Q&A: How can we get more teens to our church?
We answer a question from a church looking to grow their night church service.
We recently received the following question, and have copied Youthworks College graduate Mike Dicker's answer below. We hope it might be a help to other churches looking to help grow their ministries to young people. If you have any other questions, feel free to contact us any time!
"My church recently started a night church service which was supposed to be aimed at young adults and teens but there are lots of young families and not many young adult/teens (probably about 5). We already have a youth group but we join with another church for that and most of the people go to the other church. But we figure we need to get some sort of program running for the youth (during or after church) and I wanted to ask for any suggestions you might have!"
Mike Dicker says....
Every youth ministry has to based on your theological principles and philosophy of church practice, but moulded to your particular context and resources. I think it's great that you are able to partner with another church in youth group for your young people. There's a lot to be gained by smaller churches pooling their resources to make youth ministry happen. There's always an urge for smaller churches to do their own youth ministry rather than send their young people off to another church. Mostly I think this is a good urge that comes from a desire to look after and love the young people around you, but sometimes the urge comes from the fear that maybe you'll lose your young people to the church down the road. So what do you do?
Firstly, youth group is only ever a very short term part of youth ministry. The long term activity of youth ministry is including your young people in church so that they are not merely spectators of adults doing church but full participants.
Secondly, given that you only have a small number of teens and quite a lot of families with young children at your night church service, I think you should try and make that evening service a place that includes your young people in serving. Instead of having a "young adults and teens" church service, try making it a service for all people, so that the older is serving in church with the younger and vice versa.
The benefit of the above approach is twofold. Firstly, young people need to be able to serve with people who are older than them so they can be guided by mature Christians with experience. On the flip side, older people need younger people to serve with, so they can be reminded of the vigour and enthusiastic potential of youth. Added to this is the display of God's wisdom and glory to the world when such a diverse group of people come together because of their unity in Christ and not because of their unity in age or gender or race, it's a glimpse of heaven!
The other benefit of young people setting down roots in a multi-age inclusive church service is that young people are more likely to stay on in church past their teenage years. There are already so many big transitions in the lives of young people, beginning school and changing from primary to high school, but the biggest transition is arguably from finishing high school and entering the adult life of university or employment.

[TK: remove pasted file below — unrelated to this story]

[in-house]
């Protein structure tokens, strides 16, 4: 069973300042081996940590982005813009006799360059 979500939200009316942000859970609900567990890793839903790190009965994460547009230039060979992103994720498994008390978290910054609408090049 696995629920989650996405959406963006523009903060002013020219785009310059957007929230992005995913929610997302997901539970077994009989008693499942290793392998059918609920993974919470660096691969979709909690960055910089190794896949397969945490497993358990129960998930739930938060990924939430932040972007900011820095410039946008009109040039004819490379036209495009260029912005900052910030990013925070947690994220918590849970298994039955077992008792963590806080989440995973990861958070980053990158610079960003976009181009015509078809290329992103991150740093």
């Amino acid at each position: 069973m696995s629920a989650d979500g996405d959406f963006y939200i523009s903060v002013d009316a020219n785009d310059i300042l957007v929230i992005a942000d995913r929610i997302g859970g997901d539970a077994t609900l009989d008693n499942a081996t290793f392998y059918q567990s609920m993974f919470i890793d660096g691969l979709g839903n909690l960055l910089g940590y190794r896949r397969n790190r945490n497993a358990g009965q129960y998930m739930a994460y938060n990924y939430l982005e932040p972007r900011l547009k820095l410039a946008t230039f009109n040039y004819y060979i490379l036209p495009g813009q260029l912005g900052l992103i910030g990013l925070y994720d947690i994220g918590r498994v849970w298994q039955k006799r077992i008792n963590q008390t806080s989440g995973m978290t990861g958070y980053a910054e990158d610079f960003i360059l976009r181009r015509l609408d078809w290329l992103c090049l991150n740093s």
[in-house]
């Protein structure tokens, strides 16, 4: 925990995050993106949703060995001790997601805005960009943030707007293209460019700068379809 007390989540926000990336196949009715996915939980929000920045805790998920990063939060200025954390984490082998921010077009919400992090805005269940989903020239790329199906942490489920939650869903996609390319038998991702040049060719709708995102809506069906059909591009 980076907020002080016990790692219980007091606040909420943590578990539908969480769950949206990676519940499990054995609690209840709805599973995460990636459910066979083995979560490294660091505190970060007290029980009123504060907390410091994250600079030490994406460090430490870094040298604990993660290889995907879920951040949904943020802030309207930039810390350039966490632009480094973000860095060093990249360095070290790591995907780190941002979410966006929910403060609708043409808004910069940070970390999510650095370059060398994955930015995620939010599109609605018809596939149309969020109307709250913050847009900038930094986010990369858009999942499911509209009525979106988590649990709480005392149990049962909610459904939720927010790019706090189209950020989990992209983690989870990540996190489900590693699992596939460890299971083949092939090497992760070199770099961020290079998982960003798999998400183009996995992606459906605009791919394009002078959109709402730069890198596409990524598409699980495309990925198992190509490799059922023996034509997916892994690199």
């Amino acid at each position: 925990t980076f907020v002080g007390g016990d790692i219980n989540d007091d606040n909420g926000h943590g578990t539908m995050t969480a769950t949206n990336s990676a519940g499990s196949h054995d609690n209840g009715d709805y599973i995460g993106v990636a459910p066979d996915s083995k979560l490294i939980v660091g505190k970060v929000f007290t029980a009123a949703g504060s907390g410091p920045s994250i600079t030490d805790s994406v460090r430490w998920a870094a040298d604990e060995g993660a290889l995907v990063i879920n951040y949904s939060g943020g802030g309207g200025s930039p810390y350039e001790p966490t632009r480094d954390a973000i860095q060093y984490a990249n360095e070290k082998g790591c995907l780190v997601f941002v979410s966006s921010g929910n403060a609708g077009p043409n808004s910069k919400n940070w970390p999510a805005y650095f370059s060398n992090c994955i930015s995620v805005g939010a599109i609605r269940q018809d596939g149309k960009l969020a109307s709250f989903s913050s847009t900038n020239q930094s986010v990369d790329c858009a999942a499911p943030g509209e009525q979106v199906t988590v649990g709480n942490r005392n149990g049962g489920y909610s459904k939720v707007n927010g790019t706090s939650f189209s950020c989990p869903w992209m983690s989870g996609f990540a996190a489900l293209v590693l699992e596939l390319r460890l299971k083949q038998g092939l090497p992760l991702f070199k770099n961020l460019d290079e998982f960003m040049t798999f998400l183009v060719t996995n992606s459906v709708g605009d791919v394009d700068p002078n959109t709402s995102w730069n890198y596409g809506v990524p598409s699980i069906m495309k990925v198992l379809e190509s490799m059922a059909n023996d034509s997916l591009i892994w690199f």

If a young person has only ever been involved in age-specific ministries and not included in serving in a multi-age church, then it's usually at this point that so many young people stop going to church. But! If a young person has always been involved and serving in a multi-age church when they reach the end of high school, they have the benefit of a community that hasn't shifted with each passing age group, and a place where they can find stability amidst all the transitions around them.
So what does this mean?
It means that most of your energy needs to be spent in shaping your church services so that they involve children and young people. Include your children and young people on the rosters - get them welcoming, Bible reading, leading church prayers (yes even children!), playing in the band, organising and serving morning tea and supper etc. Work hard with parents to help them prepare their young people to be involved in serving, to teach them how to pray publicly, to teach them how to read the Bible out loud, to teach a ministry mindset to their young people. In partnership with the Sunday church services and as an addition to the youth group from the other church, try starting a mid-week Bible study group for the 5 teens that you have so that they can have some age specific ministry and build some good bonds and history with their peers.
Outside of this, the point will come when your children at church will have grown up and become teens themselves and, God willing, our heavenly father will have brought more teens and families into your church and you'll have the resources and the numbers to start your own youth ministry that doesn't replace church but rather partners with the multi-age church that they already go to and serve in. Maybe this will spring out of your mid-week Bible study group.
Until that point, you might like to run a youth group before (not during) your evening service that trains them to serve in church, or perhaps a short Bible study that helps them become active listeners during the service. Just try not to over-crowd your Sundays or commit to new youth ministry initiatives that you don't yet have the resources to fulfil. Start small, like a mustard seed, and go from there.
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